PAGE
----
THE CLIMATIC COLLABORATION!
Pankaja Balaji gives insights into climate change and its impact and how the fashion industry can work to overcome this challenge.
The evident consequences of climate change are upon us. Multiple cyclones, seemingly endless monsoons, killer heat waves and frigid winters are no longer hints; they are signs that we must act and act now. Three years ago, the historic Paris Accord was signed; countries pledged to keep rising global temperatures below 2°C. The International Panel of Climate Change gave the world a fixed carbon budget and reminded us that to prevent
THIS DIALOGUE HAS RESULTED IN THE CREATION OF A FASHION INDUSTRY CHARTER FOR CLIMATE ACTION.
catastrophic consequences, we needed to do whatever necessary to not cross the budget and to stay below it.
Understanding these dire warnings and the need for urgency, the pledging countries took on ambitious greenhouse gas (GHG) mitigation targets, spoke about strict measures for sustainability and promised to unlock significant financing towards climate change mitigation.
Global alliances, sectoral policies at the national and international level, and academic research have been mobilised to guide industries such as oil and gas, construction, auto, etc., to tackle climate change. However, fashion and textiles have not seen similar industry-wide mobilisation and have remained without the same level of policy guidance.
Thankfully, 2018 has seen that changing.
GETTING A GLOBAL CONVERSATION STARTED
The textile industry is amongst the most polluting industry globally–second only to oil and gas, which doesn’t say much. The sector’s absolute GHG emissions are currently at 1.2 billion tonnes annually, which accounts for up to 10 per cent of total emissions. According to research, it is feared that if things were to remain as is, the textile industry could increase its emissions by 60 per cent over the coming decade, leaving little chance of being able to keep temperatures below 2°C, let alone the 1.5°C needed to keep our planet safe for future generations.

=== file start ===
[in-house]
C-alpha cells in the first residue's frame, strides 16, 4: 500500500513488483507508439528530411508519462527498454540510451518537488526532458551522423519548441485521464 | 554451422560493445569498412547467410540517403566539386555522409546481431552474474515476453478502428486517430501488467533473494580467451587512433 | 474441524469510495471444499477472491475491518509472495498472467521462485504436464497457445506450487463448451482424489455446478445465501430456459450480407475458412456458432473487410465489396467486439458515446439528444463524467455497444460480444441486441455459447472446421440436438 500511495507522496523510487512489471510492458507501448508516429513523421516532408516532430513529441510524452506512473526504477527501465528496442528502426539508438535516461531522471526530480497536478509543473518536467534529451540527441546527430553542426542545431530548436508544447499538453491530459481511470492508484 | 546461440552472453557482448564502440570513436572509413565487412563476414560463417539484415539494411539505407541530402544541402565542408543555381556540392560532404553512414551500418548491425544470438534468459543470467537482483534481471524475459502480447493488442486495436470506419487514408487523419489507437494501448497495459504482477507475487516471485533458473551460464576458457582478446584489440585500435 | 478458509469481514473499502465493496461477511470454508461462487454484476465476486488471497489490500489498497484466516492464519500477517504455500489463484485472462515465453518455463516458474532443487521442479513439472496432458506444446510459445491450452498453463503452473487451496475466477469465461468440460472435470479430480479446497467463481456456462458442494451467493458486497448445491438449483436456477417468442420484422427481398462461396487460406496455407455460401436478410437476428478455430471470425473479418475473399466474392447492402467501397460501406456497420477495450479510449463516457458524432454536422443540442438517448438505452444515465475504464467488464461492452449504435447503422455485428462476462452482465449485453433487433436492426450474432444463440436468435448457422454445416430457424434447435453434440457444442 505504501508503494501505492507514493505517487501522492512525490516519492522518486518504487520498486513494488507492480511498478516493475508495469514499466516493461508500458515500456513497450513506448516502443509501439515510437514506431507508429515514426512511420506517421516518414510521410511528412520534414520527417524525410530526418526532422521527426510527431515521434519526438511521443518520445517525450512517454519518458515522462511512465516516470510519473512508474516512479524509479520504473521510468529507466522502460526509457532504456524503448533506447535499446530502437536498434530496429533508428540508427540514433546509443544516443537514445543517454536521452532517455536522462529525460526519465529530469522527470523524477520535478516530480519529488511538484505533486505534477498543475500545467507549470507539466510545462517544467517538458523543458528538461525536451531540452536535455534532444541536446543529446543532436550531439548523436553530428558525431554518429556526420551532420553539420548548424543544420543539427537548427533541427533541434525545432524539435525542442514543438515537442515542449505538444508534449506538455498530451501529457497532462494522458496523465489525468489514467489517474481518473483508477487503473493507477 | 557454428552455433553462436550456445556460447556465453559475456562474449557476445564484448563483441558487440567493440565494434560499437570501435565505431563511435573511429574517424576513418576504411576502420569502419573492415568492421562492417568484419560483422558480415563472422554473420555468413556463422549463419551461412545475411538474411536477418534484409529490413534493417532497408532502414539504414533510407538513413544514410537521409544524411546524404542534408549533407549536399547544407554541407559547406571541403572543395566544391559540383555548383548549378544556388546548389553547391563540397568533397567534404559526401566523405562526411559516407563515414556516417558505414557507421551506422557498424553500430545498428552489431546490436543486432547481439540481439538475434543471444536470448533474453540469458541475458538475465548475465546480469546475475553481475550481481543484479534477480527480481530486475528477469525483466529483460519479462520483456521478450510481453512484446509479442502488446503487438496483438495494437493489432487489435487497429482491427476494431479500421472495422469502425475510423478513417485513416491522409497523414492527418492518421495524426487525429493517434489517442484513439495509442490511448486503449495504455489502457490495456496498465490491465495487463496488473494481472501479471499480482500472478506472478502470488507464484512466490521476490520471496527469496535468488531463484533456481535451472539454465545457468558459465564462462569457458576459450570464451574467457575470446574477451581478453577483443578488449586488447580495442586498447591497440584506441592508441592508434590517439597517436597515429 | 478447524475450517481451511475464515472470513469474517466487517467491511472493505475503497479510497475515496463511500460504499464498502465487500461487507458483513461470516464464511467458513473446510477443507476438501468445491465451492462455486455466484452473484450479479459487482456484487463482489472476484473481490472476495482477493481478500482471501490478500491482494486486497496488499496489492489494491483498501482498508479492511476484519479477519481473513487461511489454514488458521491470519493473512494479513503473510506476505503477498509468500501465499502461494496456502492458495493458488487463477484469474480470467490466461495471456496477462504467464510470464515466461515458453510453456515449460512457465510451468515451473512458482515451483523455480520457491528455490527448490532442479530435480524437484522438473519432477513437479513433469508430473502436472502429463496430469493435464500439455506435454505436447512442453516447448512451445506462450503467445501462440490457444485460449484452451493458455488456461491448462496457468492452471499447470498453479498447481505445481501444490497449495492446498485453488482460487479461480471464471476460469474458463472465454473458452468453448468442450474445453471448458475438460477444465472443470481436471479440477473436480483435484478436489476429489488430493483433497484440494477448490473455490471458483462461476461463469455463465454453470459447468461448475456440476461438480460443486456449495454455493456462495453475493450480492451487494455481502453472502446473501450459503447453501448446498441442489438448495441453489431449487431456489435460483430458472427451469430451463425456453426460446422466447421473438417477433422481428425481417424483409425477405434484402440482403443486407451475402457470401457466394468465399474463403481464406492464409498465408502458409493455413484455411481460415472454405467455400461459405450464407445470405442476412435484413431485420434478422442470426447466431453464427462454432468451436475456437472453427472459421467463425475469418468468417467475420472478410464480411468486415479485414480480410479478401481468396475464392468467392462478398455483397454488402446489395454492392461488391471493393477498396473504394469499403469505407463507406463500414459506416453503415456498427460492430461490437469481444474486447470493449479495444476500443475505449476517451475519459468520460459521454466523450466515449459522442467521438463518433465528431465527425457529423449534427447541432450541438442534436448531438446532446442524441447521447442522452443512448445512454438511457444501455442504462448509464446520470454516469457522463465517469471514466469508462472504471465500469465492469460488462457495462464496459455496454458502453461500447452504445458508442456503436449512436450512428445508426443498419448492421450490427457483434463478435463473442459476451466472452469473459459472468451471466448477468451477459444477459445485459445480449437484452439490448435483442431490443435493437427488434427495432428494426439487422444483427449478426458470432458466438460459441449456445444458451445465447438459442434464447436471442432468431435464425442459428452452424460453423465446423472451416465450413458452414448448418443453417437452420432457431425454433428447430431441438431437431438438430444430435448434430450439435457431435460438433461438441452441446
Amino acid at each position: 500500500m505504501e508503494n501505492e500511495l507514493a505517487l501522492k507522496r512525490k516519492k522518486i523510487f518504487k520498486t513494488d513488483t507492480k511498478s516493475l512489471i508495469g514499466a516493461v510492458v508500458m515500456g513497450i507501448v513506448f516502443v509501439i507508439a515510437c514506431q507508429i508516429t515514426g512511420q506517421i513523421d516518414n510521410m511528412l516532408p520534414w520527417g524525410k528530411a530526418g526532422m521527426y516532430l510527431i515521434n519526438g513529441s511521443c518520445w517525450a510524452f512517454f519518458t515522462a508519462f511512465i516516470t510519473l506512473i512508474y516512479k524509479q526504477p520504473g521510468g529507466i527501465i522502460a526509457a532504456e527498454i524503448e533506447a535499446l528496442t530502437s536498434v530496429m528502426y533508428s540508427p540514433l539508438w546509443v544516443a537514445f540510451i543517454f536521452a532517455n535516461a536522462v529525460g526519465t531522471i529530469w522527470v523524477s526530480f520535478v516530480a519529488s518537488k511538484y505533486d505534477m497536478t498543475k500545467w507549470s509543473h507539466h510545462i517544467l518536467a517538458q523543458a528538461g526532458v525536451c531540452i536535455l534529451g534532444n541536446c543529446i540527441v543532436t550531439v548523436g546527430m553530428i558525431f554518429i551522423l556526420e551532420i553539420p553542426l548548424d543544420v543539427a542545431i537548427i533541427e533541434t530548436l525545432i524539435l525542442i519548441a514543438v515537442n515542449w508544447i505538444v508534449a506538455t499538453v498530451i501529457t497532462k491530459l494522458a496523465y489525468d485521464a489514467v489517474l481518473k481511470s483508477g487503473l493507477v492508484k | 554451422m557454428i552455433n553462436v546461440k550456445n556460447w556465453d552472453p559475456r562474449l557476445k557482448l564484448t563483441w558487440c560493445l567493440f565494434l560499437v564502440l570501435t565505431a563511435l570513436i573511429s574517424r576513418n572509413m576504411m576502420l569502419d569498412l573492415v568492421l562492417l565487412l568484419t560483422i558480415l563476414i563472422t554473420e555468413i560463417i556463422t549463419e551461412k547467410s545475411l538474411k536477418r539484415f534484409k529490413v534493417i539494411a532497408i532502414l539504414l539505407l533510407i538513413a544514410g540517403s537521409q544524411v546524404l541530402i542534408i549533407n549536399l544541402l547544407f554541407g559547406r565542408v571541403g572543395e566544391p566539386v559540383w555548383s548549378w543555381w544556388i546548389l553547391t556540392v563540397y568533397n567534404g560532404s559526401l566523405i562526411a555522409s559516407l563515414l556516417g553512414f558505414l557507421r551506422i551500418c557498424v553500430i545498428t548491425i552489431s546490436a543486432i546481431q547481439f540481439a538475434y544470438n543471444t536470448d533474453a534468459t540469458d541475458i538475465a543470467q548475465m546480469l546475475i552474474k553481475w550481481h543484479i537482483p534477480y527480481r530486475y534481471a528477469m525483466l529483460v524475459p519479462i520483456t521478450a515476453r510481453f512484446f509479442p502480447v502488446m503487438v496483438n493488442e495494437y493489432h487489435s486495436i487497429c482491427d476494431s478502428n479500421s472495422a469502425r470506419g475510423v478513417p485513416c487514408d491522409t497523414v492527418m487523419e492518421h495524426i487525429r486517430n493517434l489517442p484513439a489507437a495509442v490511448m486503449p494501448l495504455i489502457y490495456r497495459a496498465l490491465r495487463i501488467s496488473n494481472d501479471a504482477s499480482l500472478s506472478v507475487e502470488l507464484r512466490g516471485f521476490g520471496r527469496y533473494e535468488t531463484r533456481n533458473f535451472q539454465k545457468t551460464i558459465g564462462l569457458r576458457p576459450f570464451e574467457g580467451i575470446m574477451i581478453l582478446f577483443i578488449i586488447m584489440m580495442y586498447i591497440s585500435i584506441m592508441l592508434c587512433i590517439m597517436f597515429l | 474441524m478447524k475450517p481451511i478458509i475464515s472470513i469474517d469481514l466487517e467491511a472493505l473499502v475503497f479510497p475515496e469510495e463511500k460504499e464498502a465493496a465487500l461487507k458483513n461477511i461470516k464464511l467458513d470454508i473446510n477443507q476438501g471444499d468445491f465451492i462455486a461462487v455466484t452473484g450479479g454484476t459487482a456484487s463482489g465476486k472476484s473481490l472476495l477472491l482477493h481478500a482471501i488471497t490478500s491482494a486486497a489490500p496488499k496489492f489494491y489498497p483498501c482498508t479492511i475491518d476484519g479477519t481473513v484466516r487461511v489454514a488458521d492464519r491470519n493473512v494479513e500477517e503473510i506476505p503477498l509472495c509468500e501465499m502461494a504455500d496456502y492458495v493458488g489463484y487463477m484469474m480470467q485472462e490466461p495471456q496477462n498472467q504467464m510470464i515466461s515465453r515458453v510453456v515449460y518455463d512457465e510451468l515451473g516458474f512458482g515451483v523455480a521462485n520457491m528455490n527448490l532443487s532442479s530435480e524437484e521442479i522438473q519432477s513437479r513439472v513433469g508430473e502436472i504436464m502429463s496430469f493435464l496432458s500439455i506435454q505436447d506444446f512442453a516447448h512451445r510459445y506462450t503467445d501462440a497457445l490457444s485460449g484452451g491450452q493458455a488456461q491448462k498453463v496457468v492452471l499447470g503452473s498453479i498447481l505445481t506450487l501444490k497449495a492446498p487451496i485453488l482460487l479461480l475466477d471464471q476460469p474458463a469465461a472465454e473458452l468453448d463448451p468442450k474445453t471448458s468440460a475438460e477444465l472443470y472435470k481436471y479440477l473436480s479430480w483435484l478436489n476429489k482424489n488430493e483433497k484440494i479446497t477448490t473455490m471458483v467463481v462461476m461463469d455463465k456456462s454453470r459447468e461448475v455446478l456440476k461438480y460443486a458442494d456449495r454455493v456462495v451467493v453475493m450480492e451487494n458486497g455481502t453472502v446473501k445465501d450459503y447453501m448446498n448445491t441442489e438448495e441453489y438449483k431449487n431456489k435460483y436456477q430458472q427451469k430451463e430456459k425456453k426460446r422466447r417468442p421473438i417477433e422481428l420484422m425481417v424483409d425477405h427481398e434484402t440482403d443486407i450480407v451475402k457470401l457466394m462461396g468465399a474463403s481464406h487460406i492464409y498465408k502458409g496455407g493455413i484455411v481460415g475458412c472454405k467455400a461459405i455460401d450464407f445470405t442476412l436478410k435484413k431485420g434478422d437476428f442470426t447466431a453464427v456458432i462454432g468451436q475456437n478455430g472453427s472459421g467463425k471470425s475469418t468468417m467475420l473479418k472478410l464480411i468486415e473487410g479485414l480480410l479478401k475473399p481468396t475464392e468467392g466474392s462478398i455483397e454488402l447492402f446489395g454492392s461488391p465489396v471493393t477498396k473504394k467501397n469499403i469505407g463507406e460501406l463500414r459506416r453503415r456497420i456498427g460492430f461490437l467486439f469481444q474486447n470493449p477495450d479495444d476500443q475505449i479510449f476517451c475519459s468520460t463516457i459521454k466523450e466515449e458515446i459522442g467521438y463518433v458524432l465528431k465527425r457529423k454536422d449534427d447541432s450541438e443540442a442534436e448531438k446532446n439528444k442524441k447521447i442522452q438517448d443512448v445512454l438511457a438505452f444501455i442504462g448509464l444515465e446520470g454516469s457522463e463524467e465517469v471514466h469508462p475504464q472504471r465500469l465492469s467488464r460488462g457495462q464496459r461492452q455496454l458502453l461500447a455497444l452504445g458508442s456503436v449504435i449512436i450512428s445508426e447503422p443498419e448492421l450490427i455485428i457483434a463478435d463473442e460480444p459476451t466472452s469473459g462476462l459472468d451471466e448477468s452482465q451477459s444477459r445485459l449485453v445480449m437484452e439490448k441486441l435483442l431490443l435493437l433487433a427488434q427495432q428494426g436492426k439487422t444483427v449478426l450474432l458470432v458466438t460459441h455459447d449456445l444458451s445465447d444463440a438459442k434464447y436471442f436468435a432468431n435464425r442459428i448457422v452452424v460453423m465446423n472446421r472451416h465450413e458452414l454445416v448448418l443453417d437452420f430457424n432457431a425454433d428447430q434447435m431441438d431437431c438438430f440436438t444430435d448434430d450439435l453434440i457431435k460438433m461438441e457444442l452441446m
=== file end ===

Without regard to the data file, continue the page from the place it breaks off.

To say that the United Nations is deeply interested in fashion might seem like an incongruous fact. However, the two are no longer working in mutually exclusive spheres, and are now working closely together to tackle the impact of fashion on the climate and vice versa.
Earlier this year, there was a gathering at Bonn, Germany of well-known names in the global fashion and textiles industry ranging from Hugo Boss, Adidas and Puma to various members of the supply chain such as yarn manufacturers, recyclers as well as representatives of associations working towards environmental sustainability in the fashion world.
Over two days, they explored how to make fashion a significant stakeholder in the United Nations Framework Convention on Climate Change. The dialogue touched upon potential environmental targets for the industry, new business models that met the triple bottom line, and creating a dialogue within the supply chain about the need for such measures.
Over the course of the year, this dialogue has resulted in the creation of a Fashion Industry Charter for Climate Action, to be launched at the end of 2018 at the COP24 in Katowice, Poland.
The charter itself is aligned to the Paris Accord’s goal of net zero carbon emissions by 2050 and aims to leverage collaborative mechanism to make it a reality. The charter includes targets for reducing emissions, policy changes within the supply chain and the creation of a platform, and looks to create a dialogue among stakeholders to meet GHG targets and get moving on climate action.